Durham died in Alfred Hospital in Melbourne, Australia on Friday night from lung-disease complications. Her death was announced by Universal Music Australia and the Musicoast record label.
The Seekers added Durham in 1963 and the chemistry of the group’s voices saw the four become the first Australian band to achieve major chart and sales success in the U.K. and the United States. They sold more than 50 million records off such hits as “The Carnival is Over,” “I’ll Never Find Another You,” “A World of Our Own” and “Georgy Girl.”
Durham went solo in 1968, but recorded with The Seekers again in the 1990s.
“This is a sad day for Judith’s family, her fellow Seekers, the staff of Musicoast, the music industry and fans worldwide, and all of us who have been part of Judith’s life for so long,” said The Seekers’ management team member Graham Simpson.
Her bandmates in The Seekers — Keith Potger, Bruce Woodley, and Athol Guy — said their lives had been changed forever by losing “our treasured lifelong friend and shining star”.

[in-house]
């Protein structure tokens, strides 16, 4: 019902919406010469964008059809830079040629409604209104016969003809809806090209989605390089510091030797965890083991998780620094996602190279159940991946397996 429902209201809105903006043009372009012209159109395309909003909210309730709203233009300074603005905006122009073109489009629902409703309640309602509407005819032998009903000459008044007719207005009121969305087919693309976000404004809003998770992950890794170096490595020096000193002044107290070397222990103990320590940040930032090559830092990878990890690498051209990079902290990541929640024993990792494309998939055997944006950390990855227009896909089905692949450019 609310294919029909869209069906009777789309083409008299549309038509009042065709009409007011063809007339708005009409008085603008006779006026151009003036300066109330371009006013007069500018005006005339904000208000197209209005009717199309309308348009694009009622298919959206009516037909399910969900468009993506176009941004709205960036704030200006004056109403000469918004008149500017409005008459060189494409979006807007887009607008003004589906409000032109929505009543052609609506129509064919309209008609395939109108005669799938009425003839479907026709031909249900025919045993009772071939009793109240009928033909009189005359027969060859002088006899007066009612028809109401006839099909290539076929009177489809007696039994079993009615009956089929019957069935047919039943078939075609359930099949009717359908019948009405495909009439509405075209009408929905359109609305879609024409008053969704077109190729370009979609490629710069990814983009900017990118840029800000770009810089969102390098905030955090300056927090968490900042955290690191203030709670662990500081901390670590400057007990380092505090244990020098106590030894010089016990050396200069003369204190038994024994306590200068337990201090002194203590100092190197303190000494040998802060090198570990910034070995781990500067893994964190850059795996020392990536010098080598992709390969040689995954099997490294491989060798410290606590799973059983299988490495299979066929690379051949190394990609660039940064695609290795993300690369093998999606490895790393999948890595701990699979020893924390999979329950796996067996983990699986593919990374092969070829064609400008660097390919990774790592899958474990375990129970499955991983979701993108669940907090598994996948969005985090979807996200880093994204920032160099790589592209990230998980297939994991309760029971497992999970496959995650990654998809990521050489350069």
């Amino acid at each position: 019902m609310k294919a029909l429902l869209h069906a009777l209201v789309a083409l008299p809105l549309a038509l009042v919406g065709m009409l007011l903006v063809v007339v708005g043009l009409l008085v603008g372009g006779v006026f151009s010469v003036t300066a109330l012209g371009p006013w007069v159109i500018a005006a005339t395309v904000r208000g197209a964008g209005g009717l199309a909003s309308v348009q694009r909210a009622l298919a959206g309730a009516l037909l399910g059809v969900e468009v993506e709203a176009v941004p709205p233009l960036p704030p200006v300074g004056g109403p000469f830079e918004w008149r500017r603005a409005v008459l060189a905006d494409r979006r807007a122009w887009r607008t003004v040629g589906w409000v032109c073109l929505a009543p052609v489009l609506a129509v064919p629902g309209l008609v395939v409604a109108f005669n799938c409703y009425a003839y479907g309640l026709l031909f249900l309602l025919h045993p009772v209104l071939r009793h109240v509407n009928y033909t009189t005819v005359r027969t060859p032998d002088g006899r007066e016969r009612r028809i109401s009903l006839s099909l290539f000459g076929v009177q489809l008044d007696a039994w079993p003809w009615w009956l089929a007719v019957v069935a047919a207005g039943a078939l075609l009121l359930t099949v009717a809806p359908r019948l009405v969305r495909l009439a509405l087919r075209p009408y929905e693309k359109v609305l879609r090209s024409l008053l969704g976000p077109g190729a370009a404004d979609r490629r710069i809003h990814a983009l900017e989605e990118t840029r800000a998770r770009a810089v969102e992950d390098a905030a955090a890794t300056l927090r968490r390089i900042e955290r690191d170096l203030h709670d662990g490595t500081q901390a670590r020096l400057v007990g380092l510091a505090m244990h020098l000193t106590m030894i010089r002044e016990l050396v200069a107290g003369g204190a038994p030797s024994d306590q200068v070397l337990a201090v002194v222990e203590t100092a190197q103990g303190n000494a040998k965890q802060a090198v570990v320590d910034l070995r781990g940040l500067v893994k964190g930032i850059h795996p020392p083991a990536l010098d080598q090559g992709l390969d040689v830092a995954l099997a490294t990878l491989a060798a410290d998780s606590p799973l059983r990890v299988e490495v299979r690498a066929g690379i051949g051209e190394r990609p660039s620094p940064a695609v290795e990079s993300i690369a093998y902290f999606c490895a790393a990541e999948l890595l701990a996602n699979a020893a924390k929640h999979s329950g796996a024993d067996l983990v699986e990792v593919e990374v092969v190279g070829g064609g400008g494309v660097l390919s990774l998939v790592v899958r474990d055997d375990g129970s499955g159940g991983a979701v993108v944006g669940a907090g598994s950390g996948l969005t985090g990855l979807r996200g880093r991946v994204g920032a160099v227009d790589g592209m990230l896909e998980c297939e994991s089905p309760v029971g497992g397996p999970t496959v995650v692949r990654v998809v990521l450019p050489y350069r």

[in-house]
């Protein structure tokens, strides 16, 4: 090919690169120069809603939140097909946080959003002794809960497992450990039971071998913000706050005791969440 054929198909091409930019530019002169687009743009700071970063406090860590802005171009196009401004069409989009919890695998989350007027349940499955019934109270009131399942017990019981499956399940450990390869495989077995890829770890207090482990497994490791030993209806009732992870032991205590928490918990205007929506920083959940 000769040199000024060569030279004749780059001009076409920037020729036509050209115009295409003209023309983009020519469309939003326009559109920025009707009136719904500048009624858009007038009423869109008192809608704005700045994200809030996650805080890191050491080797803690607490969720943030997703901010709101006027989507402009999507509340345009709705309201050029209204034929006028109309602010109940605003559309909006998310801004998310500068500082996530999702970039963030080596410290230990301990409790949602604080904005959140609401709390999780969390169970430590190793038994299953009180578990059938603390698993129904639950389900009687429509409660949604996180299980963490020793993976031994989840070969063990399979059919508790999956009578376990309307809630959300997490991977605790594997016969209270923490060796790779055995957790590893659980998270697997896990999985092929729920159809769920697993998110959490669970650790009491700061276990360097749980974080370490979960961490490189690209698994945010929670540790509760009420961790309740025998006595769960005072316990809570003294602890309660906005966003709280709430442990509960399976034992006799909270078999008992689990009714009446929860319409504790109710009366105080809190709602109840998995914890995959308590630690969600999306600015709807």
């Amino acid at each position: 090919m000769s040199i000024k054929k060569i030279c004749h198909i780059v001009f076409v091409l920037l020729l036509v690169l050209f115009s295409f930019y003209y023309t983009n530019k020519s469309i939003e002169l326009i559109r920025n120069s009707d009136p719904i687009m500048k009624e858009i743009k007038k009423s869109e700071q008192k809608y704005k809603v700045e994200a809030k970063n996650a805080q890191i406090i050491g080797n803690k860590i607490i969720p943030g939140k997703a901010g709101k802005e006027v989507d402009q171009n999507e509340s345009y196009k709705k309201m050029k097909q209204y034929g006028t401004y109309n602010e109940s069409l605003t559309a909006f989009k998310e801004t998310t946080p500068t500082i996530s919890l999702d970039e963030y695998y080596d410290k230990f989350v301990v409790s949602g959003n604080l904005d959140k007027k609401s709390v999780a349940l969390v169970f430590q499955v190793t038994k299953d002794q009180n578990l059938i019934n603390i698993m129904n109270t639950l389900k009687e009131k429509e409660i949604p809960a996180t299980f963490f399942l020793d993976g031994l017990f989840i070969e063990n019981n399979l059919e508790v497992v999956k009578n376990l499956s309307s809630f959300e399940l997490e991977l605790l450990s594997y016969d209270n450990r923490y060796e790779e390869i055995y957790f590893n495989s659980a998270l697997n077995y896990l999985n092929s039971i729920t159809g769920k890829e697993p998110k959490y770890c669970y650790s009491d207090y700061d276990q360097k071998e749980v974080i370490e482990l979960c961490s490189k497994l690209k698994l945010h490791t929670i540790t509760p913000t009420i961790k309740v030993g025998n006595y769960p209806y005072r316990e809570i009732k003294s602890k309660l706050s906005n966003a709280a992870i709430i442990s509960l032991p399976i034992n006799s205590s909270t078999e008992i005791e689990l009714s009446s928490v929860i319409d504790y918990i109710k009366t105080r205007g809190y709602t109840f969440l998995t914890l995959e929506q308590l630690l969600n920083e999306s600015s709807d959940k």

“Her struggle was intense and heroic, never complaining of her destiny and fully accepting its conclusion. Her magnificent musical legacy Keith, Bruce and I are so blessed to share,” they said in a joint statement.
Australian Prime Minister Anthony Albanese described Durham as “a national treasure and an Australian icon.”
“Judith Durham gave voice to a new strand of our identity and helped blaze a trail for a new generation of Aussie artists,” Albanese wrote on Twitter. “Her kindness will be missed by many, the anthems she gave to our nation will never be forgotten.”
In her home state Victoria, Premier Dan Andrews said Durham had conquered the music world both in Australia and overseas.
“With her unique voice and stage presence leading The Seekers, the band became one of Australia’s biggest chart toppers,” he said.
No information on survivors or memorial plans was immediately available.